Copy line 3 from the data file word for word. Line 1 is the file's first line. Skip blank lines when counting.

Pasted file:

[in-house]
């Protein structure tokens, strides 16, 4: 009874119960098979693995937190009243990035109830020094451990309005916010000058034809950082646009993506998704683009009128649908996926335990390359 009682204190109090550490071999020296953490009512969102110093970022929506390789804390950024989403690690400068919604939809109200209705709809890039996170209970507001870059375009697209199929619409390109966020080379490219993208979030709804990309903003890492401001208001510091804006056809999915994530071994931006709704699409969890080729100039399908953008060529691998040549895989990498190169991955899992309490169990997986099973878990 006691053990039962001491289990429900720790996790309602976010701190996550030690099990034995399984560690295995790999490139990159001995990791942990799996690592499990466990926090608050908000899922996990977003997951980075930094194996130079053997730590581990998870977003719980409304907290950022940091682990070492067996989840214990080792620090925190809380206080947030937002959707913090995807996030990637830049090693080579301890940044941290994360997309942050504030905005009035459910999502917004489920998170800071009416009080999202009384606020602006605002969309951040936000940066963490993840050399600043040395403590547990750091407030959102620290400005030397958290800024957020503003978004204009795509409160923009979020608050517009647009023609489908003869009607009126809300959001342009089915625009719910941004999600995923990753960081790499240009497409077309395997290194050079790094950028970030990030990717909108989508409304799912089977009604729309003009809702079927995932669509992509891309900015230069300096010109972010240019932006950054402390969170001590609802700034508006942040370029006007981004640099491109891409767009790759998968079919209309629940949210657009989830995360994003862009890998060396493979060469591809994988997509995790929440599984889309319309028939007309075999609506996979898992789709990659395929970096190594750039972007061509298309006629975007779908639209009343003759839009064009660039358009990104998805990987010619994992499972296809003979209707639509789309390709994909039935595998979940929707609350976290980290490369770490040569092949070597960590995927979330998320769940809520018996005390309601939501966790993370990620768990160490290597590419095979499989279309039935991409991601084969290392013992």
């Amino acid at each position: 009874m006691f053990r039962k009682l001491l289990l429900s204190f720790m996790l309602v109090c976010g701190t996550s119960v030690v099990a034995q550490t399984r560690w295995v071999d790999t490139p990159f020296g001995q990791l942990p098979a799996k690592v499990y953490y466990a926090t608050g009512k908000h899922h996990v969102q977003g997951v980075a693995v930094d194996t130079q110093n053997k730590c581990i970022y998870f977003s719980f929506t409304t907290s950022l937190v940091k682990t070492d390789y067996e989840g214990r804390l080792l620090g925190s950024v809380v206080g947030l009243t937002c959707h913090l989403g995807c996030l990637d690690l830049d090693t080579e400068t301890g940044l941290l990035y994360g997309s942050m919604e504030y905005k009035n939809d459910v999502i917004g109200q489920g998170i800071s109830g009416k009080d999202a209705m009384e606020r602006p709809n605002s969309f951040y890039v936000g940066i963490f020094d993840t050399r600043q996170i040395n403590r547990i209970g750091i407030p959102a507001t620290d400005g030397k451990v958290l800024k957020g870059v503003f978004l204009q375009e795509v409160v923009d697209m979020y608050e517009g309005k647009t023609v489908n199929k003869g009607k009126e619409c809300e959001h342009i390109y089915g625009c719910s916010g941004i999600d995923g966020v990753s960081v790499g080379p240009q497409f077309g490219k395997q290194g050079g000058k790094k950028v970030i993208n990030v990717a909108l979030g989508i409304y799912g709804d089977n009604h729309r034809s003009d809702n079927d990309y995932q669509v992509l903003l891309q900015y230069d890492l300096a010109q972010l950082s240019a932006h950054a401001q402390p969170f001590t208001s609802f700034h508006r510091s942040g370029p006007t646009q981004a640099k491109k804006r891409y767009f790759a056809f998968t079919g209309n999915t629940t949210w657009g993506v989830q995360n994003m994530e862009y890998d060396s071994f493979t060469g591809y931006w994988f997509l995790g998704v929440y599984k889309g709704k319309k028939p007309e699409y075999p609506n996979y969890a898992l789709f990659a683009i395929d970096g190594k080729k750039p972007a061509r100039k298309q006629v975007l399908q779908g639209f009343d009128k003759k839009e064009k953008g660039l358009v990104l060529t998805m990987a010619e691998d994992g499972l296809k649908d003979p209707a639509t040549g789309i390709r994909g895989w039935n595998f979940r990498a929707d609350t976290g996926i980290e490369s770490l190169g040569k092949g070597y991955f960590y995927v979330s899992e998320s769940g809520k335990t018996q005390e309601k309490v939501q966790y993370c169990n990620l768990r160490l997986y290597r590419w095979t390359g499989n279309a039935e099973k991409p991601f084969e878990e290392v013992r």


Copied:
């Amino acid at each position: 009874m006691f053990r039962k009682l001491l289990l429900s204190f720790m996790l309602v109090c976010g701190t996550s119960v030690v099990a034995q550490t399984r560690w295995v071999d790999t490139p990159f020296g001995q990791l942990p098979a799996k690592v499990y953490y466990a926090t608050g009512k908000h899922h996990v969102q977003g997951v980075a693995v930094d194996t130079q110093n053997k730590c581990i970022y998870f977003s719980f929506t409304t907290s950022l937190v940091k682990t070492d390789y067996e989840g214990r804390l080792l620090g925190s950024v809380v206080g947030l009243t937002c959707h913090l989403g995807c996030l990637d690690l830049d090693t080579e400068t301890g940044l941290l990035y994360g997309s942050m919604e504030y905005k009035n939809d459910v999502i917004g109200q489920g998170i800071s109830g009416k009080d999202a209705m009384e606020r602006p709809n605002s969309f951040y890039v936000g940066i963490f020094d993840t050399r600043q996170i040395n403590r547990i209970g750091i407030p959102a507001t620290d400005g030397k451990v958290l800024k957020g870059v503003f978004l204009q375009e795509v409160v923009d697209m979020y608050e517009g309005k647009t023609v489908n199929k003869g009607k009126e619409c809300e959001h342009i390109y089915g625009c719910s916010g941004i999600d995923g966020v990753s960081v790499g080379p240009q497409f077309g490219k395997q290194g050079g000058k790094k950028v970030i993208n990030v990717a909108l979030g989508i409304y799912g709804d089977n009604h729309r034809s003009d809702n079927d990309y995932q669509v992509l903003l891309q900015y230069d890492l300096a010109q972010l950082s240019a932006h950054a401001q402390p969170f001590t208001s609802f700034h508006r510091s942040g370029p006007t646009q981004a640099k491109k804006r891409y767009f790759a056809f998968t079919g209309n999915t629940t949210w657009g993506v989830q995360n994003m994530e862009y890998d060396s071994f493979t060469g591809y931006w994988f997509l995790g998704v929440y599984k889309g709704k319309k028939p007309e699409y075999p609506n996979y969890a898992l789709f990659a683009i395929d970096g190594k080729k750039p972007a061509r100039k298309q006629v975007l399908q779908g639209f009343d009128k003759k839009e064009k953008g660039l358009v990104l060529t998805m990987a010619e691998d994992g499972l296809k649908d003979p209707a639509t040549g789309i390709r994909g895989w039935n595998f979940r990498a929707d609350t976290g996926i980290e490369s770490l190169g040569k092949g070597y991955f960590y995927v979330s899992e998320s769940g809520k335990t018996q005390e309601k309490v939501q966790y993370c169990n990620l768990r160490l997986y290597r590419w095979t390359g499989n279309a039935e099973k991409p991601f084969e878990e290392v013992r």